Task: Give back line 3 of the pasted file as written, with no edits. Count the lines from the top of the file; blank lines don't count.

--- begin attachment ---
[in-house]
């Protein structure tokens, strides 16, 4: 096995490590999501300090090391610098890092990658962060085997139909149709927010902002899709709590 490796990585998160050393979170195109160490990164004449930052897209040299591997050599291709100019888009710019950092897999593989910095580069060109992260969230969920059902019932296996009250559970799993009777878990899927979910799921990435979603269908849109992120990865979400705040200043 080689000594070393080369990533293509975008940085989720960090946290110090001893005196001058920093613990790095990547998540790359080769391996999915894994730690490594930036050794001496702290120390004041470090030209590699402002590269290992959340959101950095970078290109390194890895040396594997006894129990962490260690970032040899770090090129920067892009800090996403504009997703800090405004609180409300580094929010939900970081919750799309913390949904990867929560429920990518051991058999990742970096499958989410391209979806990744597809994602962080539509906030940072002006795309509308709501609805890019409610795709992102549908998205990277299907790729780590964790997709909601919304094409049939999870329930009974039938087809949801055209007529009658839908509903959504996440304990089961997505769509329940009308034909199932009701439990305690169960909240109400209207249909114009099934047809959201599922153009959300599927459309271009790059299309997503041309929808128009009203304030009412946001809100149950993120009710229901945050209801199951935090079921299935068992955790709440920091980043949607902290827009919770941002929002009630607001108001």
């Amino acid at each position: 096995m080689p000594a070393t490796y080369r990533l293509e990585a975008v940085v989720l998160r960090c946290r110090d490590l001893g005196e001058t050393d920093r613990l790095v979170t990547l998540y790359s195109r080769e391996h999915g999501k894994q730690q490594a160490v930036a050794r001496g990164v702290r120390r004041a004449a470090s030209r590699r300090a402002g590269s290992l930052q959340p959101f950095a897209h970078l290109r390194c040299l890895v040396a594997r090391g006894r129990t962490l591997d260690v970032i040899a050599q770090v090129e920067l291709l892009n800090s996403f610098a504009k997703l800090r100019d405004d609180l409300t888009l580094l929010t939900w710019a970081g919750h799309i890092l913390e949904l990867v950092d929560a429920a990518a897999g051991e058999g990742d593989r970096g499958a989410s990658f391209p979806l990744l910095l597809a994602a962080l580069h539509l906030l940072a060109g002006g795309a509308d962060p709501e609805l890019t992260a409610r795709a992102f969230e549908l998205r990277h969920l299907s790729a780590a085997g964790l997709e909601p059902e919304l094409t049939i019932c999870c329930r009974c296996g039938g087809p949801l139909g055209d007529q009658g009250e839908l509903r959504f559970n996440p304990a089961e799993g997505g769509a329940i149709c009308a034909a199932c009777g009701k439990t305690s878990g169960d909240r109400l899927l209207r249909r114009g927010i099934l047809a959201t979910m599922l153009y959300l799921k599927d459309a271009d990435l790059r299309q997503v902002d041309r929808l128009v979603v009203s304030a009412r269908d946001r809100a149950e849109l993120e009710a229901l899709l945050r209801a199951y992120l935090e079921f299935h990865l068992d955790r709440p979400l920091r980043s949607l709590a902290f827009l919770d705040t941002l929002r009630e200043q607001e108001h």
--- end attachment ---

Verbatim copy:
């Amino acid at each position: 096995m080689p000594a070393t490796y080369r990533l293509e990585a975008v940085v989720l998160r960090c946290r110090d490590l001893g005196e001058t050393d920093r613990l790095v979170t990547l998540y790359s195109r080769e391996h999915g999501k894994q730690q490594a160490v930036a050794r001496g990164v702290r120390r004041a004449a470090s030209r590699r300090a402002g590269s290992l930052q959340p959101f950095a897209h970078l290109r390194c040299l890895v040396a594997r090391g006894r129990t962490l591997d260690v970032i040899a050599q770090v090129e920067l291709l892009n800090s996403f610098a504009k997703l800090r100019d405004d609180l409300t888009l580094l929010t939900w710019a970081g919750h799309i890092l913390e949904l990867v950092d929560a429920a990518a897999g051991e058999g990742d593989r970096g499958a989410s990658f391209p979806l990744l910095l597809a994602a962080l580069h539509l906030l940072a060109g002006g795309a509308d962060p709501e609805l890019t992260a409610r795709a992102f969230e549908l998205r990277h969920l299907s790729a780590a085997g964790l997709e909601p059902e919304l094409t049939i019932c999870c329930r009974c296996g039938g087809p949801l139909g055209d007529q009658g009250e839908l509903r959504f559970n996440p304990a089961e799993g997505g769509a329940i149709c009308a034909a199932c009777g009701k439990t305690s878990g169960d909240r109400l899927l209207r249909r114009g927010i099934l047809a959201t979910m599922l153009y959300l799921k599927d459309a271009d990435l790059r299309q997503v902002d041309r929808l128009v979603v009203s304030a009412r269908d946001r809100a149950e849109l993120e009710a229901l899709l945050r209801a199951y992120l935090e079921f299935h990865l068992d955790r709440p979400l920091r980043s949607l709590a902290f827009l919770d705040t941002l929002r009630e200043q607001e108001h």